CG: Much has been said about the previous Biennial of 2009, how it more or less responded to expectations. In reality, we need to point out that this biennial focused on new technologies, and art critics in Montreal have very little experience in new technologies. They expected more traditional works. So because the art critics didn’t find a lot of traditional works, they weren’t at ease to speak of new technologies, therefore according to them it wasn’t a good Biennale. I have had good reviews in 2009 outside, but not within Montreal. What can you do, if you had to rely on art critics to decide on whether to continue a biennale, the Whitney Biennial would be gone, so would Venice. Things are happening at another level.
Personally I’ve always been happy about the Biennales we made in the past, although sometimes the space we chose was a bit difficult. But the Biennale of 2009 was nevertheless a success according to our young audience, as we had to extend the exhibition time for one-week, to accommodate all the school activities. This tells us how much technologies correspond to new ways of looking by young people, and that there is a kind of opposition between the static side of works found in the museum and the dynamic dimension of works made from computers.
M: Is controversy still a big part of the art press in Montreal and elsewhere ?
CG: Yes, but what I regret is when we invite our critics to come and meet the artists. When we do a Biennial with half of the artists Canadians, and the other half non-Canadians, and critics are never able to write one line about non-Canadians. According to them, the only good artists are the Canadian ones, and they don’t go and interview the others when they are on site. It’s been 30 years since I do these activities with all these artists who come from elsewhere, and not an art critic has done an interview with an international artist of great reputation.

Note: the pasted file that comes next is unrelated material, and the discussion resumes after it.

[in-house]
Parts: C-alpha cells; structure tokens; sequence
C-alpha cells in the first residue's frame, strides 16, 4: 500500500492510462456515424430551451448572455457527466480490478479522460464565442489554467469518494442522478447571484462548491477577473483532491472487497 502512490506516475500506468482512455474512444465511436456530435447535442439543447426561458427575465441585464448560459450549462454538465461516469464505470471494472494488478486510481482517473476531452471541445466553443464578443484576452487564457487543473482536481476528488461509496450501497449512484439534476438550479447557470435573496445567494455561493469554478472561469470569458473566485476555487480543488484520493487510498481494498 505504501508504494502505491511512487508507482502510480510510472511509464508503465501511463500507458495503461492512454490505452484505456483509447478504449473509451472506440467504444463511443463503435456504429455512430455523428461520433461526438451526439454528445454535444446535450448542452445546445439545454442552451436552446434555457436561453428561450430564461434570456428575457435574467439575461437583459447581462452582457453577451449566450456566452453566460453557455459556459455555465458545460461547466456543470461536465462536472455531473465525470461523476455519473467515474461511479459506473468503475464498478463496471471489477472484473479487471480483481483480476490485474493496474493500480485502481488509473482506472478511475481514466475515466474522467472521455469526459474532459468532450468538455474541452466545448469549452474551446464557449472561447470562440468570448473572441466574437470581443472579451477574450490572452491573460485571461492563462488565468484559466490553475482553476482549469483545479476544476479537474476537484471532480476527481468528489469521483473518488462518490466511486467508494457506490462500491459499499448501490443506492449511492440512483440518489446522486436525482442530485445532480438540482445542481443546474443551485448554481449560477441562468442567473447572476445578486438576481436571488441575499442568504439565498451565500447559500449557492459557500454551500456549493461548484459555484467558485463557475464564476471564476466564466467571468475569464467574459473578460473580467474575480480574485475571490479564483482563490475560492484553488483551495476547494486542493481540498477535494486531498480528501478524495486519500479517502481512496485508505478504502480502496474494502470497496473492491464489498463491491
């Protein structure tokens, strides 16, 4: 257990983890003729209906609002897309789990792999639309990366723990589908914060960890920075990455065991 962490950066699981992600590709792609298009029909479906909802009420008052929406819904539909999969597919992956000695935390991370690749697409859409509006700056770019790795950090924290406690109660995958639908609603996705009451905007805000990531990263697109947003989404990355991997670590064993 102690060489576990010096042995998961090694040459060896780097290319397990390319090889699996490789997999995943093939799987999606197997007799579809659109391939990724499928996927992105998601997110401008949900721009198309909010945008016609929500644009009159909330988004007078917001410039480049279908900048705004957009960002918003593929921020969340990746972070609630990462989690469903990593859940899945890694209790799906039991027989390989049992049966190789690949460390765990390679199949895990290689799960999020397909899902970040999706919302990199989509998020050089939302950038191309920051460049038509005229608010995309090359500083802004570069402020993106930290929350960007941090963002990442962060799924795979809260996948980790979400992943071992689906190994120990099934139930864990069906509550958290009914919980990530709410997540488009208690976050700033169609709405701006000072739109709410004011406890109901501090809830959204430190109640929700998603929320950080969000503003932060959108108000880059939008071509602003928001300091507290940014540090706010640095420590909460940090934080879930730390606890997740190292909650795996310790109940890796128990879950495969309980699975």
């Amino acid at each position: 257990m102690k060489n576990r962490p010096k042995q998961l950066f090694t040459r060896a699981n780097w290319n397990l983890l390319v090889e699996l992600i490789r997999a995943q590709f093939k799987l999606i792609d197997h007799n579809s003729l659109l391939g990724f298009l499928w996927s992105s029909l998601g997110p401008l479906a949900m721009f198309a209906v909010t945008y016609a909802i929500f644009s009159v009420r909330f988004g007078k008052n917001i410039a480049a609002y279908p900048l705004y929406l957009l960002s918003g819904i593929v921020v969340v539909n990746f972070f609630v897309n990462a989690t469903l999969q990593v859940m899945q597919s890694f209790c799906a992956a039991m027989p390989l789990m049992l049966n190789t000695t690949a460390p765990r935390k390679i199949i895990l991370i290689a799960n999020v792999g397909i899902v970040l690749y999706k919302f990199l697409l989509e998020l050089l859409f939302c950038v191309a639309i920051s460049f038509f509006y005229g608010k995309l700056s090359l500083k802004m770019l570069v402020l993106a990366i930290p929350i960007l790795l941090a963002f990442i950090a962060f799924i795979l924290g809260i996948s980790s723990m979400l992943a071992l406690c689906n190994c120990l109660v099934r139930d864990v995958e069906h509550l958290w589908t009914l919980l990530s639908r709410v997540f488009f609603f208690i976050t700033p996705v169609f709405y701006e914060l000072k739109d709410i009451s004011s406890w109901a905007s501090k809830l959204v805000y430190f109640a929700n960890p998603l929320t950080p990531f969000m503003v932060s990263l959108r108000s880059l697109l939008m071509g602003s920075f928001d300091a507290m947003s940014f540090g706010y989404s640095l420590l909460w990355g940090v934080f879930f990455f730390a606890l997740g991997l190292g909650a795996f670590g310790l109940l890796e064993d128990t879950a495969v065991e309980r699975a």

This year, only LaPresse interviewed Jean Dupuy, as well as Ian Wallace. These were the only direct interviews we had with our artists. I see no reason why other, more serious newspapers didn’t interview Jean Dupuy, who is now 85 years old, and one of the last living Fluxus artists. He has an incredible history behind him, and nobody even mentioned it. The same can be said about Daniel Spoerri, when it’s his first time showing in Montreal.
M: And what does the future hold for you, new projects, more Biennials ?
CG: For now I’ll be taking a rest when the Biennale finishes, then I’ll commit to new projects, locally or internationally, I don’t know which yet but there are things on the horizon, so we’ll see. Let’s just say I’ve given enough within this event, and other people are doing the Triennial at the Montreal Museum of Contemporary Art, now the National Gallery of Canada are trying to do a biennale in Ottawa, and Toronto wants one as well. As far as I’m concerned this is my last Biennale at the CIAC. Plans for Montreal Biennales in 2013, 2015 and 2017 are already in motion, but it will not be me at the head.
We will have a publication coming out in September also on the theme of chance, which is coordinated by an artist and a designer in New York. It will be published by Farimani, an international publisher, and includes international collaborators. But unfortunately with the Biennale we’re not counting too much on Montreal to raise it to an international level, or to recognize the quality of what is presented. We are never prophets in our own land.
–– Interviewd by Oli Sorenson (originally in French)
The 7th edition of The Montreal Biennale is held from May 1st to 31st, 2011, bring together works of artists from Québec, Canada and abroad. Its three main venues are
The former École des beaux-arts at Montréal
Open daily from noon to 6 pm, Thursday extended until 9 pm.
3450, St. Urbain Street at the corner of Sherbrooke Street West.
Place des Arts. Bus : 80 or 129.
La Fondation Guido Molinari
Open Wednesday to Sunday, from noon to 5 pm, last entrance at 4:30 pm.
3290, Sainte Catherine East Street.
Papineau, Frontenac, Préfontaine. Bus: 34, 29 or 125.
Le Cinéma du Parc
Open every Sunday from May 2011.
3575, Avenue du Parc
Place des Arts. Bus : 80 or 129.